Your rabbi will ask you to bring a bottle of kosher white wine to the wedding. No, s/he’s not planning on drinking a few l’chayims with you. The wine is for the blessings under the chuppah (wedding canopy). It doesn’t need to be the best vintage, just white and kosher. Why white wine? During the ceremony, if the wine spills, splashes or splatters, and a drop or two lands on your dress, your gown won’t be ruined. Why kosher wine? This is your big, Jewish day. It’s a Je
Lots of questions typically arise concerning wedding rings. Let’s be clear: only in traditional Jewish circles must your ring must be made of gold, be unadorned, round and simple. You see, the wedding ring is viewed in the traditional Jewish context as a form of “consideration.” Consideration is something of value given by one or both parties that induces them to enter into an agreement, in this case an agreement to marry. So in a traditional Jewish context the value of t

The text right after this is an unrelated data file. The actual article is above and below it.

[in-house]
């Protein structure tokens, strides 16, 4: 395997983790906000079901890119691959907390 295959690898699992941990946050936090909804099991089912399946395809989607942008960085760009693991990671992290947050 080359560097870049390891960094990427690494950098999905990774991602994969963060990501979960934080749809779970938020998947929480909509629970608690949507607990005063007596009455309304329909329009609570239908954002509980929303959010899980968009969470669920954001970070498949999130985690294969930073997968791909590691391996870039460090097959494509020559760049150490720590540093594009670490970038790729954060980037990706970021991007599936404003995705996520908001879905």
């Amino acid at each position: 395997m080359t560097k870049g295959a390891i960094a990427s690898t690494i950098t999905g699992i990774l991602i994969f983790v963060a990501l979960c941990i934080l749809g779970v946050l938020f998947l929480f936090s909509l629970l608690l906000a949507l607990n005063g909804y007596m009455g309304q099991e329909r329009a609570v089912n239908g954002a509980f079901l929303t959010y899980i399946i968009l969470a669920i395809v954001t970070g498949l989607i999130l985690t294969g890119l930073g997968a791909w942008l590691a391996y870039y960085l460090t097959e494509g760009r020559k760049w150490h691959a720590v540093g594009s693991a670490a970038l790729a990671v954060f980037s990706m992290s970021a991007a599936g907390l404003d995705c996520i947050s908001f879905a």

A couple recently challenged the traditional Jewish wedding vows. Recited during the ring exchange under the chuppah (wedding canopy), the groom makes this vow to his bride: Harei at mekudeshet li betaba’at zo k’dat Moshe v’Israel—typically translated as, "By this ring, you are consecrated to me (as my wife) in accordance with the laws of Moses and the people of Israel." Rachel and Matthew had a visceral reaction to this traditional vow. "He's not going to say that to me.
Your wedding day, glorious as it was, is now behind you. Family and friends still talk about your special day, bringing a smile, warmth and even a glow to your face. Still, everyday life edges out those loving and sacred moments, at least on most weekdays. You’re newlyweds. What now? How do you make certain that everyday life doesn’t totally eclipse the joy and wonder of that first day together? Here’s some advice for you newlyweds. Most clergy meet with couples at leas